Supreme Court of California Justia
Citation 43 Cal.3d 848
Bach v. State Bar

Bach v. State Bar (1987) 43 Cal.3d 848 , 740 P.2d 414; 239 Cal.Rptr. 302

[S.F. No. 25077. Supreme Court of California. August 27, 1987.]


(Opinion by The Court.)


Maxim N. Bach, in pro. per., for Petitioner.

Herbert M. Rosenthal, Truitt A. Richey, Jr., Richard J. Zanassi and Sherrie B. McLetchie for Respondent.



This is a proceeding to review the recommendation of the Review Department of the State Bar Court that petitioner, Maxim N. Bach, [43 Cal.3d 851] be suspended from the practice of law for one year, that the order of suspension be stayed, and that he be placed on probation for three years on specified conditions including sixty days' actual suspension. fn. 1

Petitioner was admitted to practice law in January 1970. In 1983, he was publicly reproved for violating Rules of Professional Conduct rule 7-103 [43 Cal.3d 852] (direct or indirect communication with adverse party represented by counsel).

The facts giving rise to the present disciplinary action are as follows: in July 1983 Bach was representing Michele Edwards in a child support and visitation dispute with her former husband, Allen. On July 1 a hearing was held before Judge Ferroggiaro in the Humboldt Superior Court on Allen's motion to modify visitation and support. Bach did not attend the hearing, but instead advised the court in writing of various jurisdictional objections to the motion. The court referred the matter to the "Child Custody and Mediation Team" for a report, and continued the hearing to August 5 awaiting the mediation results. (See Civ. Code, § 4607, subd. (a) ["In any (contested) proceeding where there is at issue the custody of or visitation with a minor child ... the matter shall be set for mediation of the contested issues prior to or concurrent with the setting of the matter for hearing ...."].)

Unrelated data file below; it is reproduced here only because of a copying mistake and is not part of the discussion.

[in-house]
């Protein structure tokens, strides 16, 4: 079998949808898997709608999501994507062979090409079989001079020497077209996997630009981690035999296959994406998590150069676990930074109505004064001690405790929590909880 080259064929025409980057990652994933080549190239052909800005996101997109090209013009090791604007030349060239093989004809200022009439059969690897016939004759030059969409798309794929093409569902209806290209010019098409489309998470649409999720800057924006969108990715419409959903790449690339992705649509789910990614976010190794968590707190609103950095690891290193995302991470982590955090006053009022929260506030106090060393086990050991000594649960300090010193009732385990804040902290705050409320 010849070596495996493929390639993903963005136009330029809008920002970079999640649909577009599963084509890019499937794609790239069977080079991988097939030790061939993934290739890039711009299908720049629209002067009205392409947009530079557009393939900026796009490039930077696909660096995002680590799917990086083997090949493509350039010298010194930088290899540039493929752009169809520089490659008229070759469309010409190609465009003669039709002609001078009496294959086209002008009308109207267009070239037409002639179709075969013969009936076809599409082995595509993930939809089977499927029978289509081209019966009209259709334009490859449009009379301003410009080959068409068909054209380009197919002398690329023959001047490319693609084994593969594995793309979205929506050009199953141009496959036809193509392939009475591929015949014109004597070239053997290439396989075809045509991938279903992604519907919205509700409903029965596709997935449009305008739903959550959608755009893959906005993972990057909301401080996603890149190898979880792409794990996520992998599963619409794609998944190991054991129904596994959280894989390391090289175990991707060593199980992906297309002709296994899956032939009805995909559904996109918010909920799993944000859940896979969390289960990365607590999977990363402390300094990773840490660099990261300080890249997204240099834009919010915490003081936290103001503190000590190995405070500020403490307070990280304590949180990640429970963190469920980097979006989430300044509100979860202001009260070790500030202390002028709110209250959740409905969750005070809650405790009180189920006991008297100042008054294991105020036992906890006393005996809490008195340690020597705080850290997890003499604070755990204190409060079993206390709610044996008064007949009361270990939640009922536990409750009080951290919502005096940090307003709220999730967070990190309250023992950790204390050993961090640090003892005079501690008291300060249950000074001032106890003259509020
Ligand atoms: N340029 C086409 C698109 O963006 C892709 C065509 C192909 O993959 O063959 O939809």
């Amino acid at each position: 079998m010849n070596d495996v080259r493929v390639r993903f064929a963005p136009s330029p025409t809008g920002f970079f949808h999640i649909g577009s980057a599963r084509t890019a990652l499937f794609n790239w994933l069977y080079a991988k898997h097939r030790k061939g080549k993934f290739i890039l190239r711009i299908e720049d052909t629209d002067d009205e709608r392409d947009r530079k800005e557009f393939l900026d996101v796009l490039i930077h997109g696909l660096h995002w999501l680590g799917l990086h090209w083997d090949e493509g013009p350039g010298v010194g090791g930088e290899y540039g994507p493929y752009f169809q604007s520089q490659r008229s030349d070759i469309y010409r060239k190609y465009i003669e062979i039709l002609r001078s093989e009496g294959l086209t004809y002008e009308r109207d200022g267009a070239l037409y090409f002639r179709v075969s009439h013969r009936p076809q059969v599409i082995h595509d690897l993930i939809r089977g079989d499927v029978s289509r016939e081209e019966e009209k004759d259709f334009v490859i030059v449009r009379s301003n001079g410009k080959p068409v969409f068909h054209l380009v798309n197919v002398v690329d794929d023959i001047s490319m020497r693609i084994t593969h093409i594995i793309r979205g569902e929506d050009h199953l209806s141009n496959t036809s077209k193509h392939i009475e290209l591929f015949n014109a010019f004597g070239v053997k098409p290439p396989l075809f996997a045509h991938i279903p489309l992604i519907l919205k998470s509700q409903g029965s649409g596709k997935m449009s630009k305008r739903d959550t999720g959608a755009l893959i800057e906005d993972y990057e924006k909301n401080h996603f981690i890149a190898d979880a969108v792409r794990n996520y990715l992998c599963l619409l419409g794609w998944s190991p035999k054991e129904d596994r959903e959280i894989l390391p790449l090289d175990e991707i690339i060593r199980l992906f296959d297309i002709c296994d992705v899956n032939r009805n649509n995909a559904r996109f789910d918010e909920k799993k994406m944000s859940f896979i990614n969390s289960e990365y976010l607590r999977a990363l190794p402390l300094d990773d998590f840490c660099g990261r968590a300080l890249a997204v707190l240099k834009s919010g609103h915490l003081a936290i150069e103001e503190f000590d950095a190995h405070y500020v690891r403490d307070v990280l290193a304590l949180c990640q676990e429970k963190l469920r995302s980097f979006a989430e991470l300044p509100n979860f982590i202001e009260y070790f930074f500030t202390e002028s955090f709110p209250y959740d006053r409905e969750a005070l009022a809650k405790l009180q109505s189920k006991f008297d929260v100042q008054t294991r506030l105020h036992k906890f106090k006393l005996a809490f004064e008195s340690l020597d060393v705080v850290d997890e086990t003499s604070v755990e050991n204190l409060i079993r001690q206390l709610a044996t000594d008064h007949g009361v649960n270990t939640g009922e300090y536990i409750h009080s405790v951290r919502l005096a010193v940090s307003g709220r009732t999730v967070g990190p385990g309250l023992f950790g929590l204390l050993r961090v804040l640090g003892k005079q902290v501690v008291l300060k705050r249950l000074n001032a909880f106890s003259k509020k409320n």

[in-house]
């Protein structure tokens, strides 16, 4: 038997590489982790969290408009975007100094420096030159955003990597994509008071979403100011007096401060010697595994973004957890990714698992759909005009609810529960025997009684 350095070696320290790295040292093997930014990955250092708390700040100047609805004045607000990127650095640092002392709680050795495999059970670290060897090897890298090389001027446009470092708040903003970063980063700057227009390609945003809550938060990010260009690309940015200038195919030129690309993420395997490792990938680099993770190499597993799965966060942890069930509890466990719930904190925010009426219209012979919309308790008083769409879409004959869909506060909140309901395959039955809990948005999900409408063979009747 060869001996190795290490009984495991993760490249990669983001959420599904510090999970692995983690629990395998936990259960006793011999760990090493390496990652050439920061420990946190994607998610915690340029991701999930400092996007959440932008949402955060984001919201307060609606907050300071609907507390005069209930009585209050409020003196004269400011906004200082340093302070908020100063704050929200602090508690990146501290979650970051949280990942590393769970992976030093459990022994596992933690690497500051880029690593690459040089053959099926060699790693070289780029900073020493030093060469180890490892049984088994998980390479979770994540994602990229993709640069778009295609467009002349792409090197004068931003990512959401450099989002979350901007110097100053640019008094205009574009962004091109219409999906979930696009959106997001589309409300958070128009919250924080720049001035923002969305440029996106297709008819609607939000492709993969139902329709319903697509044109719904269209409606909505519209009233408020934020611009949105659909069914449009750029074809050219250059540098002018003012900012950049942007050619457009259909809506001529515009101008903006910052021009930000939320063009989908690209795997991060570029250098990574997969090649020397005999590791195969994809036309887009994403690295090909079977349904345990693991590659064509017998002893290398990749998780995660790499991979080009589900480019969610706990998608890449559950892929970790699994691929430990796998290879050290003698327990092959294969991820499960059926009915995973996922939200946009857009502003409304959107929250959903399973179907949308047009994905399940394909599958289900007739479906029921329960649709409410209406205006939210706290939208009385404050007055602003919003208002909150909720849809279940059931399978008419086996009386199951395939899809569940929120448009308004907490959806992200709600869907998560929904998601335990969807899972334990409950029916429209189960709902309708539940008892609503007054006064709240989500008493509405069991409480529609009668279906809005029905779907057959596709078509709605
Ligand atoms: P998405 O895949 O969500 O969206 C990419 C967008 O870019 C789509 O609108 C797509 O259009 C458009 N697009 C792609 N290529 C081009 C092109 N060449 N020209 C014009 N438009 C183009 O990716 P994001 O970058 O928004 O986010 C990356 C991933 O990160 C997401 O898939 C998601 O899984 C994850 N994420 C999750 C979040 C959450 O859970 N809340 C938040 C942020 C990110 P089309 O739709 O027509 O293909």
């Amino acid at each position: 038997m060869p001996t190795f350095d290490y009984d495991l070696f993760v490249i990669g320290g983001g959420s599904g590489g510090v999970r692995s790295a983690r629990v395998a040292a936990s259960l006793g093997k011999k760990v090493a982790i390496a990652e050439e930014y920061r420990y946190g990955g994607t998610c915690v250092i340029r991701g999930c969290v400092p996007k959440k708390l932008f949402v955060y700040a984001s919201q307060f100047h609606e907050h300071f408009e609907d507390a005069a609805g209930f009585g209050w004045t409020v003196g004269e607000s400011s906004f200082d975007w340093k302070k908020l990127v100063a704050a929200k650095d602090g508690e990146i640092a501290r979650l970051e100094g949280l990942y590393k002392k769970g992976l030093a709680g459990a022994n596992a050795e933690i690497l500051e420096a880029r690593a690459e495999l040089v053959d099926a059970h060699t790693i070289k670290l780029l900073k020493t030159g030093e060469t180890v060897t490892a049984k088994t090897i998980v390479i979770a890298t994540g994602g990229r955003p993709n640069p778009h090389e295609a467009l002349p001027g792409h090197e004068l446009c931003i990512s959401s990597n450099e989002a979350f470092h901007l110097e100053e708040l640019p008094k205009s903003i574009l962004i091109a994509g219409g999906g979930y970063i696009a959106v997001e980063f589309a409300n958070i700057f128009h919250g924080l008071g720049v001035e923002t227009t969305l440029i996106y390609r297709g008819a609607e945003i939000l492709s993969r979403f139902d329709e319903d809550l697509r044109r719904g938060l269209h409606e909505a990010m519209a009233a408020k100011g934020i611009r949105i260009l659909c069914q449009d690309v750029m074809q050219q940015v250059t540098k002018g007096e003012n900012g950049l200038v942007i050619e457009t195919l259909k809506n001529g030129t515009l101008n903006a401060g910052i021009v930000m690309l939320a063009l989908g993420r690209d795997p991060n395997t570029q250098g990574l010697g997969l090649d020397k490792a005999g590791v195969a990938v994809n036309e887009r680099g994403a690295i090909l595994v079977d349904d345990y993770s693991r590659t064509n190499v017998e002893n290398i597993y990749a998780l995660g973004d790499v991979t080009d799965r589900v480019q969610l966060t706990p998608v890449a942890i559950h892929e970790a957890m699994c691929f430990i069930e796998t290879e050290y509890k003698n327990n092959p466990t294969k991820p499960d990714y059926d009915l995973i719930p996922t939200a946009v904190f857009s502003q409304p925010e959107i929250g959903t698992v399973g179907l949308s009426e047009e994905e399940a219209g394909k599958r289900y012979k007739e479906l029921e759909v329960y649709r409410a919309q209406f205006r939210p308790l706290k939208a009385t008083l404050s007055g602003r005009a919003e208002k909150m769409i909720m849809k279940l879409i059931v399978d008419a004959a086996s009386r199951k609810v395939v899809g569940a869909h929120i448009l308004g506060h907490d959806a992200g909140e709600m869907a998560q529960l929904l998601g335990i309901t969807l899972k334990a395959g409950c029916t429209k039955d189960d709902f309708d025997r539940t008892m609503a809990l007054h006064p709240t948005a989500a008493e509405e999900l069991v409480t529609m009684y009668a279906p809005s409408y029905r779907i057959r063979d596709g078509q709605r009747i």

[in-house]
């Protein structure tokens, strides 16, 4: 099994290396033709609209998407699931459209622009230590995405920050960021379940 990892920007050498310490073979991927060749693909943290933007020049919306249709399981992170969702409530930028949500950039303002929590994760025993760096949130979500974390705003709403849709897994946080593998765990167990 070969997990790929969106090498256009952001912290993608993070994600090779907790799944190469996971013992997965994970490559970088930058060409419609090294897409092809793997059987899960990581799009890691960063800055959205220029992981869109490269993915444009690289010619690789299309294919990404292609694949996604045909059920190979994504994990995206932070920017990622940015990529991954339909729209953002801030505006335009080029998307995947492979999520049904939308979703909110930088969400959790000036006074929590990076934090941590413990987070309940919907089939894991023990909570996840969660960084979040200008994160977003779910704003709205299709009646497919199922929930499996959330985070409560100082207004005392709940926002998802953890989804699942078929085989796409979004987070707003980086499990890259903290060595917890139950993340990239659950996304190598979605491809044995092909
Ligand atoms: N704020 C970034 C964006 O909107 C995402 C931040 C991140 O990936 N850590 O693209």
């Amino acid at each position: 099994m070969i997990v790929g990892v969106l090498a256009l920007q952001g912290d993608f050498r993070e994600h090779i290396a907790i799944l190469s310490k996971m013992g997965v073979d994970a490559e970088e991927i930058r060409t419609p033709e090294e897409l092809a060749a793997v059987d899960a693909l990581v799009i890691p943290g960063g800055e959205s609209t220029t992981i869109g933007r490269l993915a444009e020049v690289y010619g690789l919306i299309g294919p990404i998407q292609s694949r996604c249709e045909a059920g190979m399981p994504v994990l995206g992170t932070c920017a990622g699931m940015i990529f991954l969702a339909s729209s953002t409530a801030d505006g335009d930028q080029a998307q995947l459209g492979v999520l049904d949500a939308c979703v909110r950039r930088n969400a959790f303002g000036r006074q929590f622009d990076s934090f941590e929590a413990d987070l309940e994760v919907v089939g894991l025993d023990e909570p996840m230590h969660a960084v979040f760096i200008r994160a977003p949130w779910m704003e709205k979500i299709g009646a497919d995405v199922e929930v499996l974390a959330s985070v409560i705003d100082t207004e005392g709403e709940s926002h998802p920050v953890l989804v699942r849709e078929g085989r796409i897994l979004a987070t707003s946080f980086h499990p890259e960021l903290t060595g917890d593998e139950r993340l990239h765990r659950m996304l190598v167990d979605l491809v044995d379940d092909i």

A copy of the July 1 minute order was served on Bach by mail on July 6. On July 8, Bach wrote to a member of the mediation team (with a copy to Allen's attorney, Dun), stating in essence that he would not instruct his client to attend a mediation in Eureka, because she had no funds to travel from her home in Southern California. Dun filed an ex parte motion with the Humboldt court requesting Michele be ordered to arrange for the mediation. An order issued on July 28, directing Michele to arrange for mediation by contacting the mediation team by August 3.

Immediately before the scheduled August 5 hearing, Dun observed Bach talking to members of the mediation team, and heard him maintain that the team had no right to contact his client to arrange mediation, that to do so would violate the attorney-client privilege, and that if they persisted he would sue them personally. During the subsequent hearing Dun informed the court of Bach's out-of-court conversation with the team, to which Bach responded that neither the court nor the team could contact his client without violating the attorney-client privilege. In essence, Dun observed, Bach sought to frustrate implementation of the mediation scheme mandated by Civil Code section 4607.